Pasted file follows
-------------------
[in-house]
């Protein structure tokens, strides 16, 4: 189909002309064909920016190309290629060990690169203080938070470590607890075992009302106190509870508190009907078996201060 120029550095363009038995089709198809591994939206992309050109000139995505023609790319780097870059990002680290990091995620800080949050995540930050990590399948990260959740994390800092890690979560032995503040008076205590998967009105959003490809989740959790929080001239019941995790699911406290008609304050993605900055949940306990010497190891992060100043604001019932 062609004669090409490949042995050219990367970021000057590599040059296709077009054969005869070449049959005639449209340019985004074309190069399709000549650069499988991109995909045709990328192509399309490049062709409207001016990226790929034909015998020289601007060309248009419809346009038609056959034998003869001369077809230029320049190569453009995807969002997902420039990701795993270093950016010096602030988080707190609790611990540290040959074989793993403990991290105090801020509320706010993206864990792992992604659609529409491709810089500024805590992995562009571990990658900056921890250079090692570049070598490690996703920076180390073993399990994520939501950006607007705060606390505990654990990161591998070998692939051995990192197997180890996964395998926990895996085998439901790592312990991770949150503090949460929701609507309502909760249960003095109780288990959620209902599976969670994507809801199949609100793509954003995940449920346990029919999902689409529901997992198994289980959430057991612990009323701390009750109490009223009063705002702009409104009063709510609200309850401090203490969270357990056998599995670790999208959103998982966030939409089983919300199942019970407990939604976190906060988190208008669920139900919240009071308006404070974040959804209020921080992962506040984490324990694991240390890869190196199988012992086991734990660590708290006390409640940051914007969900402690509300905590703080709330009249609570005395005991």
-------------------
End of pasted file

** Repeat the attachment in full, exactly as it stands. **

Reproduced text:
[in-house]
């Protein structure tokens, strides 16, 4: 189909002309064909920016190309290629060990690169203080938070470590607890075992009302106190509870508190009907078996201060 120029550095363009038995089709198809591994939206992309050109000139995505023609790319780097870059990002680290990091995620800080949050995540930050990590399948990260959740994390800092890690979560032995503040008076205590998967009105959003490809989740959790929080001239019941995790699911406290008609304050993605900055949940306990010497190891992060100043604001019932 062609004669090409490949042995050219990367970021000057590599040059296709077009054969005869070449049959005639449209340019985004074309190069399709000549650069499988991109995909045709990328192509399309490049062709409207001016990226790929034909015998020289601007060309248009419809346009038609056959034998003869001369077809230029320049190569453009995807969002997902420039990701795993270093950016010096602030988080707190609790611990540290040959074989793993403990991290105090801020509320706010993206864990792992992604659609529409491709810089500024805590992995562009571990990658900056921890250079090692570049070598490690996703920076180390073993399990994520939501950006607007705060606390505990654990990161591998070998692939051995990192197997180890996964395998926990895996085998439901790592312990991770949150503090949460929701609507309502909760249960003095109780288990959620209902599976969670994507809801199949609100793509954003995940449920346990029919999902689409529901997992198994289980959430057991612990009323701390009750109490009223009063705002702009409104009063709510609200309850401090203490969270357990056998599995670790999208959103998982966030939409089983919300199942019970407990939604976190906060988190208008669920139900919240009071308006404070974040959804209020921080992962506040984490324990694991240390890869190196199988012992086991734990660590708290006390409640940051914007969900402690509300905590703080709330009249609570005395005991």